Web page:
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Plague positive? Liberty church gladly goes viral

Kathy Daley - Reporter/Photographer
Posted 6/11/20

“Interesting times require change. Change can be disturbing. What we know is that God is with us.”

That's the COVID-inspired message running on the website of Vine & Branch Free Methodist …

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Plague positive? Liberty church gladly goes viral


“Interesting times require change. Change can be disturbing. What we know is that God is with us.”

That's the COVID-inspired message running on the website of Vine & Branch Free Methodist Church on Route 52 in Liberty. Explains Pastor Ed Sostak: “The change is that 'normal' is now an unknown. Whatever you did that was 'normal' before will now require change - everything from how you go out to dinner to how you will worship God.”

“Change is not our enemy,” Sostak continues. “All of life is about change. The key is going to be how we handle the change. Change will define us one way or the other. It will either spur us on toward greater things or leave us feeling like we just missed the boat.”

Like most churches, Vine & Branch temporarily closed its doors in March due to the coronavirus.

“From the start we wanted to do our part for the safety of our people, as well as for the many communities we represent, live in, and love,” said Sostak. “We also wanted to demonstrate that we are called as followers of Jesus to respect our laws and the people in authority, be it our church leaders or our elected leaders.”

With the recent okay for New York State churches to open for groups of 10 or less, Vine & Branch is allowing a handful of its small groups to meet in person “with proper social distancing and safety measures practiced.”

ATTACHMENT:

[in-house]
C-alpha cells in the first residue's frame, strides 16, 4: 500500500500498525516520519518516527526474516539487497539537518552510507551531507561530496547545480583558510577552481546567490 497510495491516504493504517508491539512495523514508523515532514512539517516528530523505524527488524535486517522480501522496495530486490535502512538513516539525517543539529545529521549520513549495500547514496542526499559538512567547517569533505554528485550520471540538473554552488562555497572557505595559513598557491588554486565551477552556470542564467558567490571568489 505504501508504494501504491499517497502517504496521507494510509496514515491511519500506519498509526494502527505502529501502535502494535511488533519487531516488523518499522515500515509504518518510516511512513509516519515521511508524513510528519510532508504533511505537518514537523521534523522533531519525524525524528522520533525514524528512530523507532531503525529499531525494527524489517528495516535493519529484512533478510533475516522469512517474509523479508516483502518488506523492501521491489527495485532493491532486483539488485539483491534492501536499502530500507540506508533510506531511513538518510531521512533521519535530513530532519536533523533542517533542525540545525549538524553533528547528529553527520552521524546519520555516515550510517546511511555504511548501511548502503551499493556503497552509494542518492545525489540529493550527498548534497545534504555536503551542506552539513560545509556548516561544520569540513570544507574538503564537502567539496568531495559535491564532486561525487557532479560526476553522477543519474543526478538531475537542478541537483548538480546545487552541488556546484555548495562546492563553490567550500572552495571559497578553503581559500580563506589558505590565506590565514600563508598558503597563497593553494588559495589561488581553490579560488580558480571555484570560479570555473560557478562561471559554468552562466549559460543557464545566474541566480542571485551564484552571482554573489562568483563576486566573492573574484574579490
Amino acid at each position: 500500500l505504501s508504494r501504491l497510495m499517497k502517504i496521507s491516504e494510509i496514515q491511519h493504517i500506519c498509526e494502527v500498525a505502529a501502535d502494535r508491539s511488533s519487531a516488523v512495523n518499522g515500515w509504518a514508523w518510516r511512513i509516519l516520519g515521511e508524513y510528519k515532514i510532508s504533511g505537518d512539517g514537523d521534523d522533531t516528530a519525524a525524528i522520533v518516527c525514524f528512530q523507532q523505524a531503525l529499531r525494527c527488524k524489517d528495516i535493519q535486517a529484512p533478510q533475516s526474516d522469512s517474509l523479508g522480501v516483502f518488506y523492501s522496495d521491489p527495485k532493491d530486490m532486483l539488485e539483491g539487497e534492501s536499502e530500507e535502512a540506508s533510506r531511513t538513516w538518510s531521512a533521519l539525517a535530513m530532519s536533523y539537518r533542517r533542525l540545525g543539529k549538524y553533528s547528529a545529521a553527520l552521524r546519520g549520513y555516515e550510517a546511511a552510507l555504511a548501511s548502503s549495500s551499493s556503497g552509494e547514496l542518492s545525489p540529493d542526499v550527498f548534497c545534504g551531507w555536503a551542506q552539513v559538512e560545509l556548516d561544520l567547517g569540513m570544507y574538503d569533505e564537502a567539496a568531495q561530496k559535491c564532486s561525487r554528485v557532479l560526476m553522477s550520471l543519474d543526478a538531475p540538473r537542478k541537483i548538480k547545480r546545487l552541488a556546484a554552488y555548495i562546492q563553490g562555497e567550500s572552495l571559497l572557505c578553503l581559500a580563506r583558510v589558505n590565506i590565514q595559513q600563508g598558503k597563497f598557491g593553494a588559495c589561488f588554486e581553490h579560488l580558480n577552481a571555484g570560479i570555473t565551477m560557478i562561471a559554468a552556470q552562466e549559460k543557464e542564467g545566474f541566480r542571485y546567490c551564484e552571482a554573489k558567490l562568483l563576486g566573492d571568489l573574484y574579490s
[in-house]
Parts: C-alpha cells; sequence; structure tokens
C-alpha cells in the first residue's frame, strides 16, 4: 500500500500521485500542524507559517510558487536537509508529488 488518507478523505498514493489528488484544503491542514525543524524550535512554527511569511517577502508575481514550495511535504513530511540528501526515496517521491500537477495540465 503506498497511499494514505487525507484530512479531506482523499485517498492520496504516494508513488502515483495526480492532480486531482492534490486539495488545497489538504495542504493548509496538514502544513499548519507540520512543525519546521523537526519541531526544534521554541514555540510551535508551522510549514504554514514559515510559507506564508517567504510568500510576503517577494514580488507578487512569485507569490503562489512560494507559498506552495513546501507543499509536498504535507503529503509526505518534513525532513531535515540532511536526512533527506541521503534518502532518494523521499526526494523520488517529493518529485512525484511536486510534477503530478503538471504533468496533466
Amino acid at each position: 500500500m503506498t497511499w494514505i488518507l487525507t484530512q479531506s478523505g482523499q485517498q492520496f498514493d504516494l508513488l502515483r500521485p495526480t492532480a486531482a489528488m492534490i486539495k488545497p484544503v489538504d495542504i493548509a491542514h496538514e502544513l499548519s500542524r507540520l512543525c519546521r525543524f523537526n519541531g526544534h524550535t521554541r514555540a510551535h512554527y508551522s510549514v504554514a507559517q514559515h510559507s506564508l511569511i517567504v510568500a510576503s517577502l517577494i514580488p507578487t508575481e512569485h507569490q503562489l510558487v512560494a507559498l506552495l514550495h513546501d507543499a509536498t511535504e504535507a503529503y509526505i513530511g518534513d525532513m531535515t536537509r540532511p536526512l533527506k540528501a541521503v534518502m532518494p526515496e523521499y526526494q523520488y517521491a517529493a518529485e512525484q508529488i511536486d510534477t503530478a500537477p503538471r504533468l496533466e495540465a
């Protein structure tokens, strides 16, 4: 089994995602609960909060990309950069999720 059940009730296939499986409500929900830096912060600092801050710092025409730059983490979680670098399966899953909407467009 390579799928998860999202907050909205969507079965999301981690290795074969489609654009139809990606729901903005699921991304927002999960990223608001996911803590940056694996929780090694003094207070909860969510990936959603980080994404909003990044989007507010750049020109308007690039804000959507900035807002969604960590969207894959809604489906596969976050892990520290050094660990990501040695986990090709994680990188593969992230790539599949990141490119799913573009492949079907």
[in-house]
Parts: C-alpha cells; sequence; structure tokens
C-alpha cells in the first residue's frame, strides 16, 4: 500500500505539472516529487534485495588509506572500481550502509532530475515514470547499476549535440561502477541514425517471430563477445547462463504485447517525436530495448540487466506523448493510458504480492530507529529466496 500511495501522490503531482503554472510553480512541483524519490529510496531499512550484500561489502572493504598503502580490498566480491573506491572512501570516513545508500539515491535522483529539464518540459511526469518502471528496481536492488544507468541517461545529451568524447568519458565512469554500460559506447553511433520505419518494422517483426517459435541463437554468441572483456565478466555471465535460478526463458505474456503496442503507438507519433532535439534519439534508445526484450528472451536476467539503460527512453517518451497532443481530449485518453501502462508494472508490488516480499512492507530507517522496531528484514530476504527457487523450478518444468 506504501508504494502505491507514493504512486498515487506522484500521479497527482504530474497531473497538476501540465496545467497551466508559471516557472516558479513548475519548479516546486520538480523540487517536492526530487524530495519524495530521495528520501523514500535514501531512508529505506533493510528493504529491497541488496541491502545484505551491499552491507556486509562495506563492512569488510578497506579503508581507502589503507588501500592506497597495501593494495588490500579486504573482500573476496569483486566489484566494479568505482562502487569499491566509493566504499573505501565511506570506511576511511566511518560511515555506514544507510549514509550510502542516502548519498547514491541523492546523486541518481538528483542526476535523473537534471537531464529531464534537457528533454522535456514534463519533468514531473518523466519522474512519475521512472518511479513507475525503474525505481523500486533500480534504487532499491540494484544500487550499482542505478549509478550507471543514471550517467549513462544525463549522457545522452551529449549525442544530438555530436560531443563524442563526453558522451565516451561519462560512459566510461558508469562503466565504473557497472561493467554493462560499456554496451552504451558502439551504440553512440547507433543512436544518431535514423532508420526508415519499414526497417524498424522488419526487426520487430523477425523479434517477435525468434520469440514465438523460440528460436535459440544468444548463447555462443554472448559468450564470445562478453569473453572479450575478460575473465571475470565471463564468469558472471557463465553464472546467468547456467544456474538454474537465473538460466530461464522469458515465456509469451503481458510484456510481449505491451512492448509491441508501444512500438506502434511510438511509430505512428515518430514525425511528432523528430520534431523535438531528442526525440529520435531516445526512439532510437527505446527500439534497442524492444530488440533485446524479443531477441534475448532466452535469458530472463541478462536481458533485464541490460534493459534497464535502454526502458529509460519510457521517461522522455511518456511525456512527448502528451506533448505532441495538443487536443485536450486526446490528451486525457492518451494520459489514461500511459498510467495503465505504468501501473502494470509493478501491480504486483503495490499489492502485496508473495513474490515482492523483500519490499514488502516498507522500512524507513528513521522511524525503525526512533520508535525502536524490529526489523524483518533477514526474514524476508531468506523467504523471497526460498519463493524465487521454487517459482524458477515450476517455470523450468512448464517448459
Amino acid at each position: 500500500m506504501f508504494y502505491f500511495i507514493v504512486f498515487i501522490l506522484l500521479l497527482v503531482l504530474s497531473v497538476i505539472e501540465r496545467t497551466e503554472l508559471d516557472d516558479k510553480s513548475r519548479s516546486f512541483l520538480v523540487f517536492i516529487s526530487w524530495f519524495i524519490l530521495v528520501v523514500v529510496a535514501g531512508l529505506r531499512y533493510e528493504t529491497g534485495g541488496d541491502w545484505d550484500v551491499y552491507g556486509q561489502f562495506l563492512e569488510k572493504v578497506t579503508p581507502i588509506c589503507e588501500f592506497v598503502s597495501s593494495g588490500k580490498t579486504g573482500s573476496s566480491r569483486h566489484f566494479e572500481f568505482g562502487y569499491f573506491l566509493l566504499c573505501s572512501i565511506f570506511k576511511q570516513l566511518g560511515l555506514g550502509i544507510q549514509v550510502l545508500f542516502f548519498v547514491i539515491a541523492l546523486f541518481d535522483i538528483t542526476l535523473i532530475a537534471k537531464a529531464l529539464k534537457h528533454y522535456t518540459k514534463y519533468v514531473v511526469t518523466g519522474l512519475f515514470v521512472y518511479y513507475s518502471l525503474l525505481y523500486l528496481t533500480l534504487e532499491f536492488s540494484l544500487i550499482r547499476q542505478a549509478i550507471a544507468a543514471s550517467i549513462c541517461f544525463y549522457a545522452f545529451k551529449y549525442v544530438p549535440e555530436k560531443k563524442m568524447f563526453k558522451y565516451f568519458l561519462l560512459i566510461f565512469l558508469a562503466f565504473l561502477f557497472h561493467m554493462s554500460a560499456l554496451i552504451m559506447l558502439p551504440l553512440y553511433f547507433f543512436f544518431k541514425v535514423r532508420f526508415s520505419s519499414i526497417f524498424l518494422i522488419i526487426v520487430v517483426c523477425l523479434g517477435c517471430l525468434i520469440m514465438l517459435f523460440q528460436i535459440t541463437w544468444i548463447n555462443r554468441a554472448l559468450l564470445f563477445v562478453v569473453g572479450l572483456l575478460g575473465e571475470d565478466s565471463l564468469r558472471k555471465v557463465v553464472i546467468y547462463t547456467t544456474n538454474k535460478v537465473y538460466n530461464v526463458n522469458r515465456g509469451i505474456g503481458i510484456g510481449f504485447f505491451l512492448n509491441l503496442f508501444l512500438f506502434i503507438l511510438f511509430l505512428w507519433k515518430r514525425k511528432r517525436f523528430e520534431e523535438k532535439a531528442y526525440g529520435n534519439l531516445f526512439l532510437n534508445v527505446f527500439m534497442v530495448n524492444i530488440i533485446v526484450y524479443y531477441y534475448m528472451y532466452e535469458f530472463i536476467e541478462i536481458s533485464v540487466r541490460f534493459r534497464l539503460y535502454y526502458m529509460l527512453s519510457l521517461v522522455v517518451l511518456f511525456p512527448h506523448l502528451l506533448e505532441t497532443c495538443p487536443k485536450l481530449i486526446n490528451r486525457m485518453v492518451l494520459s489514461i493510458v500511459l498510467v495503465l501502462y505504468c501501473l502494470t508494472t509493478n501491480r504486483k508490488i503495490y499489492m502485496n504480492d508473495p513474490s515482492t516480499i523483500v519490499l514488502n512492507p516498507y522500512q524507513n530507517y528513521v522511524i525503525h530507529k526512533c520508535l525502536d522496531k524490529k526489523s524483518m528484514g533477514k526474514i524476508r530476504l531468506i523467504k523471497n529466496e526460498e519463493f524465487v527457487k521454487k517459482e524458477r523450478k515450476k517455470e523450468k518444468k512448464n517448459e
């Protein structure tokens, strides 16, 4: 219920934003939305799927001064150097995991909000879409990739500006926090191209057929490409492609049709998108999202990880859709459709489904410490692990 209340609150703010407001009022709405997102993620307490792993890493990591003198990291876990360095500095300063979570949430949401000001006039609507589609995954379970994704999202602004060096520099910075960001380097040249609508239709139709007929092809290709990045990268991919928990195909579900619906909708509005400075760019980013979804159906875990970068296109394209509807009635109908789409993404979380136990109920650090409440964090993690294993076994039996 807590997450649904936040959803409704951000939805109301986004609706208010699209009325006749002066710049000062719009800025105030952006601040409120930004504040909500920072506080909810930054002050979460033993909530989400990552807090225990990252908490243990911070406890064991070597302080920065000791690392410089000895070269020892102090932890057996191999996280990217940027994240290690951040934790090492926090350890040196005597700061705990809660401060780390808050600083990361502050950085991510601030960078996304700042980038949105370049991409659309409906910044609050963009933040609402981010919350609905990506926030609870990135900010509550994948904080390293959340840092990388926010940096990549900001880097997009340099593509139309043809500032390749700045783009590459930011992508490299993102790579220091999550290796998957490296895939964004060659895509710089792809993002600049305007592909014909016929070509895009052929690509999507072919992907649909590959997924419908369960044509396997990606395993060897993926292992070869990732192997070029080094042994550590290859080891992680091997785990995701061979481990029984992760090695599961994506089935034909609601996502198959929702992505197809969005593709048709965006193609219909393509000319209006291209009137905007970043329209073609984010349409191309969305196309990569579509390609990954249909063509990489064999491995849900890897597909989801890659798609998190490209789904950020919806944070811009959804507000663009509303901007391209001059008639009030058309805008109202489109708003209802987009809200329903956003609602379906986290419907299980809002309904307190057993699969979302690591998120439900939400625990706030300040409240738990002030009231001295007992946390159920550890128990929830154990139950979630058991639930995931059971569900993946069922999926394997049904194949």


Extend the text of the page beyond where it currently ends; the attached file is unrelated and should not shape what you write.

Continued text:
Outdoor gatherings, now permitted for prayer and worship, are also likely to take place.

But for now, telephone and email still work well.

“We divided our congregation into 15 small “care” groups,” said Sostak. “The care group leader's role is to make contact, checking in on their group, encouraging them, and passing along any needs or concerns to us.”

Sostak and his wife, Pastor Robin, have done “front porch visits” with all congregants at least once and many church members have taken it upon themselves to write encouraging notes and deliver meals and other goodies to households.

In the meantime, the church's robust on-line presence is likely to continue even after coronavirus has abated. The VBC website at www.vineandbranchchurch.org includes links to its YouTube channel and Facebook page, where worship services complete with contemporary music are offered. Weekly pastoral messages along with bible lessons and teachings for children and adults are available.

“We also have an online Connection Card on our website that can be used to connect with us, send in a prayer request or alert us to any needs,” said Sostak, noting the church also uses Zoom or several weekly Bible study small groups and for ministry meetings.

“Our hope is to offer the Good News to those near and far,” said Pastor Ed. “Whether people attend our physical church or not, we would like to come alongside them in their faith journey as well as support them in all areas of life.”

“This is a great new opportunity for all churches - and this will also be one of our greatest challenges in our 'new' normal,” said Sostak. “In just weeks we are now positioned to disciple and encourage so many more in their faith journeys, far beyond our physical location. I believe this is just the beginning of how God will increase the 'kingdom' impact that local churches can have.”

It's one of many ways that God is using the crisis for good, he said: “God is not shaken by this pandemic and we need not be either.”



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